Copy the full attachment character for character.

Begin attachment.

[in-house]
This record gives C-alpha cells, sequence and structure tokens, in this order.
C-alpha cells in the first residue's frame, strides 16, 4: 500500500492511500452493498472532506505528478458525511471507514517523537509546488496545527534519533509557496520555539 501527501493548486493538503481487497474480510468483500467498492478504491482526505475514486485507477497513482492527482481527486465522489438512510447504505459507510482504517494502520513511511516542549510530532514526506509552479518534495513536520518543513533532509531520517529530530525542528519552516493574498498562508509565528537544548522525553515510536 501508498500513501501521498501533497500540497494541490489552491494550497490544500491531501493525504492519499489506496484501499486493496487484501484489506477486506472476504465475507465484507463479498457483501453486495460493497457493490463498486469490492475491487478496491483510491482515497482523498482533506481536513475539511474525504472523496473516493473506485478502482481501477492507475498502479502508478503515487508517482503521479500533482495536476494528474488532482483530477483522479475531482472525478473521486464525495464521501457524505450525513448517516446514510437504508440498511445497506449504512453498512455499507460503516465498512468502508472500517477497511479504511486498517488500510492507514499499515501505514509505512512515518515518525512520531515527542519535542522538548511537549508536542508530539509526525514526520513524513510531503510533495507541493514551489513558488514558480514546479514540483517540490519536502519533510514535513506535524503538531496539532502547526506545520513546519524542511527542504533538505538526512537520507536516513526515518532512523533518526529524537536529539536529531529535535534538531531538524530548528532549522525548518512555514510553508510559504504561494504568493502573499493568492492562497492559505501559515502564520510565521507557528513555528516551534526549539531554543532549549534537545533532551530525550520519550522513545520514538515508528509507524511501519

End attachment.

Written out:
[in-house]
This record gives C-alpha cells, sequence and structure tokens, in this order.
C-alpha cells in the first residue's frame, strides 16, 4: 500500500492511500452493498472532506505528478458525511471507514517523537509546488496545527534519533509557496520555539 501527501493548486493538503481487497474480510468483500467498492478504491482526505475514486485507477497513482492527482481527486465522489438512510447504505459507510482504517494502520513511511516542549510530532514526506509552479518534495513536520518543513533532509531520517529530530525542528519552516493574498498562508509565528537544548522525553515510536 501508498500513501501521498501533497500540497494541490489552491494550497490544500491531501493525504492519499489506496484501499486493496487484501484489506477486506472476504465475507465484507463479498457483501453486495460493497457493490463498486469490492475491487478496491483510491482515497482523498482533506481536513475539511474525504472523496473516493473506485478502482481501477492507475498502479502508478503515487508517482503521479500533482495536476494528474488532482483530477483522479475531482472525478473521486464525495464521501457524505450525513448517516446514510437504508440498511445497506449504512453498512455499507460503516465498512468502508472500517477497511479504511486498517488500510492507514499499515501505514509505512512515518515518525512520531515527542519535542522538548511537549508536542508530539509526525514526520513524513510531503510533495507541493514551489513558488514558480514546479514540483517540490519536502519533510514535513506535524503538531496539532502547526506545520513546519524542511527542504533538505538526512537520507536516513526515518532512523533518526529524537536529539536529531529535535534538531531538524530548528532549522525548518512555514510553508510559504504561494504568493502573499493568492492562497492559505501559515502564520510565521507557528513555528516551534526549539531554543532549549534537545533532551530525550520519550522513545520514538515508528509507524511501519